Healthy vs. nutritious | Journal Review

Is it healthy? That’s a question many of us ask ourselves when selecting what to eat. Some of us analyze everything we put into our mouth, basing it on the statements on the food packaging and claims we see on the internet. Food producers and marketers also throw “healthy” around to try to get you to buy their products. This can make the simple act of eating, a necessity to live, frankly quite stressful.

So what is a healthy food? Healthy used as an adjective to describe the food we eat, describes food that is beneficial to our health and would contribute to improving or maintaining a person’s overall health. While the word unhealthy used to describe food means the opposite, food that is harmful or may promote a poor state of health. So, in simple terms, healthy food is good for our health and unhealthy food is bad for our health. But still, what defines a healthy food?

If we look at pizza, for example, it’s often considered an unhealthy food. Pizza in its most basic form is bread with some tomato sauce topped with cheese, none of which are detrimental towards our health. Yes, eating too much fat can be problematic, so let’s assume pizza is only eaten occasionally and in moderation. Then why is pizza considered unhealthy?

Let’s look at the nutrition of pizza. The crust of pizza is a product from white flour so doesn’t provide many nutrients but does provide our body with energy, the small quantity of tomato sauce provides some vitamins and minerals, and cheese provides calcium and protein.

What if instead of looking at food as being healthy or unhealthy, we question if it is nutritious. Really the overarching reason to eat is to provide our body with nutrition.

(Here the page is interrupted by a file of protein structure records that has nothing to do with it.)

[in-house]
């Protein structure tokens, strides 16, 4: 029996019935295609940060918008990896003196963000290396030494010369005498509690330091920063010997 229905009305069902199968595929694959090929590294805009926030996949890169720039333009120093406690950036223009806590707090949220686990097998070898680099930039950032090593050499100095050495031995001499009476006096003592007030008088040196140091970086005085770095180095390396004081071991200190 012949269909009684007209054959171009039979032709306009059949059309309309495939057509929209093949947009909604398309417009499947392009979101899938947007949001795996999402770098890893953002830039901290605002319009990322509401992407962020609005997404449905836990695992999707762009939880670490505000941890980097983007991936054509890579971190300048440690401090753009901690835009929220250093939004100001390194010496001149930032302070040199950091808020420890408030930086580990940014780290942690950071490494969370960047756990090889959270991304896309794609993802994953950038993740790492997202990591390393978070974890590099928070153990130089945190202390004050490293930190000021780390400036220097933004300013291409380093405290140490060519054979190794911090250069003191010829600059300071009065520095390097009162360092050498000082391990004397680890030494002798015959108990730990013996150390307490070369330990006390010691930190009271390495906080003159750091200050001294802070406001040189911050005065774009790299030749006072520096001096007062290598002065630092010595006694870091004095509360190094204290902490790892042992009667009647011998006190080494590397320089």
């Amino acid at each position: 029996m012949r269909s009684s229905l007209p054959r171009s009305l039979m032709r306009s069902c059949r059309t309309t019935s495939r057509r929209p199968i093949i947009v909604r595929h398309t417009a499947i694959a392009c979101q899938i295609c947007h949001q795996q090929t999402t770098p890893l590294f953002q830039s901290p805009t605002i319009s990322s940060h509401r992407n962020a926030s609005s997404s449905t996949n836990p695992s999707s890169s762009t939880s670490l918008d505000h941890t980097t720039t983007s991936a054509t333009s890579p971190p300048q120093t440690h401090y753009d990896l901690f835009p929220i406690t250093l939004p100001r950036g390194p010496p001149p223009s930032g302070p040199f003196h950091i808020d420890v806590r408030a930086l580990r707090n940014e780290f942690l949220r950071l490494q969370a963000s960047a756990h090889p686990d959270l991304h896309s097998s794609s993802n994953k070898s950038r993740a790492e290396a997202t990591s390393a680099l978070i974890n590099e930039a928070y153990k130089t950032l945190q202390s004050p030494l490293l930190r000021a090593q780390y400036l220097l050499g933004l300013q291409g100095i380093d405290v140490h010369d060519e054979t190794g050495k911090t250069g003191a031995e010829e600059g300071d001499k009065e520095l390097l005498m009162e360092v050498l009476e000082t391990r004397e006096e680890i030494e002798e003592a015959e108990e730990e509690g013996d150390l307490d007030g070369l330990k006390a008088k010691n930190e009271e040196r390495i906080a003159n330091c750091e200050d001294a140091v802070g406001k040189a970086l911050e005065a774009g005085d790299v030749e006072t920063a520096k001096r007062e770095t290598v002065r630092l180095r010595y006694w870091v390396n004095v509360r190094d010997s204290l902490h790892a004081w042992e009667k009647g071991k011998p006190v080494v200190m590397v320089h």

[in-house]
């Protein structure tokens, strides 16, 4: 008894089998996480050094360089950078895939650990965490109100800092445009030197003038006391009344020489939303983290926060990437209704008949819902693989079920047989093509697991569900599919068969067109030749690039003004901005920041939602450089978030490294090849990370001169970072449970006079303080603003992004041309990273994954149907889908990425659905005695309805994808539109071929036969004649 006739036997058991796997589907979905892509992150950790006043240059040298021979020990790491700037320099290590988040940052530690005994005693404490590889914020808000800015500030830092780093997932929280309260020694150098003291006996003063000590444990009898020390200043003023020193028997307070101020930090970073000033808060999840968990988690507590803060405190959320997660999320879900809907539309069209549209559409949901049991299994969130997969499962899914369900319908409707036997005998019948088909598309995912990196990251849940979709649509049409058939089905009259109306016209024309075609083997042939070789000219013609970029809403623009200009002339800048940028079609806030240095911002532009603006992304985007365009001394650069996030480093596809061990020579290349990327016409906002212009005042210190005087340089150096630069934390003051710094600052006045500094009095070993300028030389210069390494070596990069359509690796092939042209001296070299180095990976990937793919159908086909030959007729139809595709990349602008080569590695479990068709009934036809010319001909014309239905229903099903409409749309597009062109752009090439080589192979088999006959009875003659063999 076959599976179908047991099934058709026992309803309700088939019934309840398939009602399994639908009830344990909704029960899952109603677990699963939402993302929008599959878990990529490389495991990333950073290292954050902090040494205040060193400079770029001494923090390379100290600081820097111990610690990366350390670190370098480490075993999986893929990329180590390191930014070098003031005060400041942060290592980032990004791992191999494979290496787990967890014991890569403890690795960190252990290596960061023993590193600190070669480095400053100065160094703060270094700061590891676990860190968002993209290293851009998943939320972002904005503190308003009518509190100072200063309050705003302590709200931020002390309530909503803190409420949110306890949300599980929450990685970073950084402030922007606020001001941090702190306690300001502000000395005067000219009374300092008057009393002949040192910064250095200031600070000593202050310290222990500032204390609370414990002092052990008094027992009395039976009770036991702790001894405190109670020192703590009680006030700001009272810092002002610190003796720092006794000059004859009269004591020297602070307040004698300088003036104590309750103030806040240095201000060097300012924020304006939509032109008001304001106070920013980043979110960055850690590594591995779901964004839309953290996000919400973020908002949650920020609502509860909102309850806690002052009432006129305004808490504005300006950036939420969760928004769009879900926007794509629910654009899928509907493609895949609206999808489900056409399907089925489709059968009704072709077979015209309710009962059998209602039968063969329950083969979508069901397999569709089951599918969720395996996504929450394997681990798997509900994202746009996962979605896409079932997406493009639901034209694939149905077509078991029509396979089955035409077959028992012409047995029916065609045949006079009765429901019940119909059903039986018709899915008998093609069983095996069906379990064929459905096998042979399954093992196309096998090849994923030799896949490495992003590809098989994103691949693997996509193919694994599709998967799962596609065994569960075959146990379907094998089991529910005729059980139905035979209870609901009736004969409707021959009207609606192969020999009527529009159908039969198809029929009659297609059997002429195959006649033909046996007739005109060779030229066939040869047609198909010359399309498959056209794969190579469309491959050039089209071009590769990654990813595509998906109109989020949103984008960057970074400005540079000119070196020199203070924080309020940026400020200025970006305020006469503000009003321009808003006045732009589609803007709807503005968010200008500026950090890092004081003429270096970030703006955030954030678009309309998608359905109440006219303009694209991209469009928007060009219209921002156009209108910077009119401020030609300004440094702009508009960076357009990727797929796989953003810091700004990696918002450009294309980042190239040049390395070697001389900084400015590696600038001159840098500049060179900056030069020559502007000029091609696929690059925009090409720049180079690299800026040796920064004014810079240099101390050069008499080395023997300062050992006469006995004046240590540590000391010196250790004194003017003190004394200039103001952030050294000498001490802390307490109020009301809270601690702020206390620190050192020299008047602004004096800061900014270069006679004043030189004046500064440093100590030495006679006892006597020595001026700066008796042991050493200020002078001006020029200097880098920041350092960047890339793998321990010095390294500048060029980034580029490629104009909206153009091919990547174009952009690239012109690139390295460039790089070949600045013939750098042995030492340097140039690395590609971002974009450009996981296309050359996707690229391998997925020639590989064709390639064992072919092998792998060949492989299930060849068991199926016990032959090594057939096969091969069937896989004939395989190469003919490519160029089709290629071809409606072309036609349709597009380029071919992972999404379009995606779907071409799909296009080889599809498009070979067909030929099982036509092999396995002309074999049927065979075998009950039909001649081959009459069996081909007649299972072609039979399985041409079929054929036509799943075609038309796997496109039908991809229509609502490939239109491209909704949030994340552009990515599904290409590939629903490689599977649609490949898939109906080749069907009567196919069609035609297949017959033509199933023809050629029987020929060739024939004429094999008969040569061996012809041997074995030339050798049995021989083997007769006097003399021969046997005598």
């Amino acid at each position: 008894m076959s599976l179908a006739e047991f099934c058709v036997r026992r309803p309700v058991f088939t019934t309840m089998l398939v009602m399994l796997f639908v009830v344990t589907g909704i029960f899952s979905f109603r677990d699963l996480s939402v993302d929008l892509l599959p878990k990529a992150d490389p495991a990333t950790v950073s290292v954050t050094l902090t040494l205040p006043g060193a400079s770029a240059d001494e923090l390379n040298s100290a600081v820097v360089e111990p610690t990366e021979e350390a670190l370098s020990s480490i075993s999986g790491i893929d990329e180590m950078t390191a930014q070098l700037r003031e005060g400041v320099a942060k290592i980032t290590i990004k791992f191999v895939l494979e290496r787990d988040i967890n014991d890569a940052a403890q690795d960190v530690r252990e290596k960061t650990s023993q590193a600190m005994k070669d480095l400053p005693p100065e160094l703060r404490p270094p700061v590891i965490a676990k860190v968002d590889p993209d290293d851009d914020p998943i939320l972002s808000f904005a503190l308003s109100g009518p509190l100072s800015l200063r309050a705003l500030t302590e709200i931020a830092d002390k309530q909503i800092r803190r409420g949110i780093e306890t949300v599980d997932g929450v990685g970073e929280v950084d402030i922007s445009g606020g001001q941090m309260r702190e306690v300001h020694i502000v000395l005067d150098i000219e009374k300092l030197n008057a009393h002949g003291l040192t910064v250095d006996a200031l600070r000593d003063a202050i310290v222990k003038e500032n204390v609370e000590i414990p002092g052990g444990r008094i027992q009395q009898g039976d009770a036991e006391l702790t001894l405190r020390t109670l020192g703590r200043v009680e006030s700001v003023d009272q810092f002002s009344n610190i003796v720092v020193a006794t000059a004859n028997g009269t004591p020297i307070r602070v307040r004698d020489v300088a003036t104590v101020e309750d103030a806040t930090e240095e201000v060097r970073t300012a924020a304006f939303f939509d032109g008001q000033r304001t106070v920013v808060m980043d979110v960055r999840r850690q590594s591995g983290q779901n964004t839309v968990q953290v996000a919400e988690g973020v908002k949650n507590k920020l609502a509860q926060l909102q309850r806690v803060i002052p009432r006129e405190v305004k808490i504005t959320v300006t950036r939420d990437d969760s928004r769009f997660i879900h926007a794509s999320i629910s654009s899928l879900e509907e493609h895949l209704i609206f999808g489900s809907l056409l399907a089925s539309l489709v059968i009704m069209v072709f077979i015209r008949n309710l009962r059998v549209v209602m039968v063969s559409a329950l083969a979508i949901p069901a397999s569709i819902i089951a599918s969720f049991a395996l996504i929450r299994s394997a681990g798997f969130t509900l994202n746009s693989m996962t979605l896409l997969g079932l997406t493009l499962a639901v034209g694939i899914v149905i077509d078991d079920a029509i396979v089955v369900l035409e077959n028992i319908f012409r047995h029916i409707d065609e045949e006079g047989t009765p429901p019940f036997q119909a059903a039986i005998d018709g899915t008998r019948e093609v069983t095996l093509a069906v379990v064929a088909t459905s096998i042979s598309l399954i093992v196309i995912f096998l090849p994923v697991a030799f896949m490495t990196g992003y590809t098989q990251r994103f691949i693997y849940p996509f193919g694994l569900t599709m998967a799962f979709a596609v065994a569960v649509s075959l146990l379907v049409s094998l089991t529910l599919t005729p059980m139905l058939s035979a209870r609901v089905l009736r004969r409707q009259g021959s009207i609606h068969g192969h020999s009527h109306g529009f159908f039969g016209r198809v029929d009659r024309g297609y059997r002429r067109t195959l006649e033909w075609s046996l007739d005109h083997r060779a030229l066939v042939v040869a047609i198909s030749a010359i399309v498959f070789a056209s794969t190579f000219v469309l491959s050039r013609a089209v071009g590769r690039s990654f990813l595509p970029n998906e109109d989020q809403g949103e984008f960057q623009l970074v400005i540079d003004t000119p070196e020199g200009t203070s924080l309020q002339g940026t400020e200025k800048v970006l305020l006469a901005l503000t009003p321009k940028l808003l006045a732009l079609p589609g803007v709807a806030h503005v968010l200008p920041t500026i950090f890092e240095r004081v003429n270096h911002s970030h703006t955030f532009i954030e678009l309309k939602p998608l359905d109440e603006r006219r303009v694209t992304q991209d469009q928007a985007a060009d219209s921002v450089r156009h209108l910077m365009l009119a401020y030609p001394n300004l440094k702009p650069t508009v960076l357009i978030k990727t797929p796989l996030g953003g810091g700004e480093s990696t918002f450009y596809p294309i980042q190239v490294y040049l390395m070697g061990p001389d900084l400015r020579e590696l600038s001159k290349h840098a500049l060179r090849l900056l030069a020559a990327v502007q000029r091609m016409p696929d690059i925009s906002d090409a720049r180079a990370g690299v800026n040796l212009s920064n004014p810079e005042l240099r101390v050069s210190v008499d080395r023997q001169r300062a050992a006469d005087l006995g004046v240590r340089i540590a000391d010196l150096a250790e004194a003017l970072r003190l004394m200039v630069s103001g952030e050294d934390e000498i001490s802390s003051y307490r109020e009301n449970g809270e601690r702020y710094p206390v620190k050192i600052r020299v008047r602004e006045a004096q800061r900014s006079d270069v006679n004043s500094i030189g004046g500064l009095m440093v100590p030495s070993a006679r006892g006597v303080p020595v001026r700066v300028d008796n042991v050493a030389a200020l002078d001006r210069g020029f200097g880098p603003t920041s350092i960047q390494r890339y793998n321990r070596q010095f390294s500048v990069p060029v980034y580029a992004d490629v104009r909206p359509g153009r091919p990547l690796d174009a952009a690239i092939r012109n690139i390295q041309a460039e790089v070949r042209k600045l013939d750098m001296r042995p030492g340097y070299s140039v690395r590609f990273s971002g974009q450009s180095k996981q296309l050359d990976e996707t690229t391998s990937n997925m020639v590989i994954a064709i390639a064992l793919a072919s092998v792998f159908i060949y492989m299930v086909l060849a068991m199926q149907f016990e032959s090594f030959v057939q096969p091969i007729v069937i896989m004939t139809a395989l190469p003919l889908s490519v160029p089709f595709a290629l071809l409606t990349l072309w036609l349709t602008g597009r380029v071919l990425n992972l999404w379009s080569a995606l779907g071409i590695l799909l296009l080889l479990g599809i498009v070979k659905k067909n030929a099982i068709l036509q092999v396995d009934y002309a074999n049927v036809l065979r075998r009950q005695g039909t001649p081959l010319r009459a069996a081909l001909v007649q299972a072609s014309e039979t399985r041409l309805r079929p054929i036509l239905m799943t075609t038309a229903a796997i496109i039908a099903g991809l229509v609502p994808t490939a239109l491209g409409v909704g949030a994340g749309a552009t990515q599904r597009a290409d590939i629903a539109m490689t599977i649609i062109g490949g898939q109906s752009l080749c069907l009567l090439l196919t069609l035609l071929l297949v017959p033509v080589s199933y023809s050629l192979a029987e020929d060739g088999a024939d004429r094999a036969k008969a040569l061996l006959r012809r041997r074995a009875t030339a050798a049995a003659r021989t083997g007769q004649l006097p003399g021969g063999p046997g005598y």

Determining if a food is nutritious is much easier to define. Nutritious foods would ideally be a nutrient dense food, which is a food that is high in vitamins, minerals, healthy fats, lean proteins, and complex carbohydrates while also being low in calories. A calorie dense food would not be considered nutritious because it is low in nutrients and high in calories.

Fruits and Vegetables are definitely nutritious foods, they provide our body with important vitamins and minerals. Lean meats or plant proteins are a nutritious food, providing us with the very crucial nutrient protein, while being low in fat. Whole grains are important to provide us with fiber and B vitamins. Finally, low fat dairy is a great source of Calcium and Vitamin all nutrients we need for bone development, muscle contraction and supporting our immune systems.

The cheese pizza described above currently has minimal nutrition. But if we swap the crust out with whole grains, add tomatoes, bell peppers and mushrooms for more veggies, and top it off with chicken for a good lean protein source. We now have a much more nutritious food.

We eat for enjoyment and to provide our body with nutrients, but aren’t always sure what food is best to choose. Instead of always looking at food as being healthy or unhealthy think about what can be added to the plate to make a more nutritious meal. There is always more room for veggies on my plate.



Monica Nagele is the Montgomery County Extension Educator and County Extension Director, Health and Human Science. She is a registered dietitian. The Extension office is at 400 Parke Ave., Crawfordsville; 765-364-6363. She may be reached by email at

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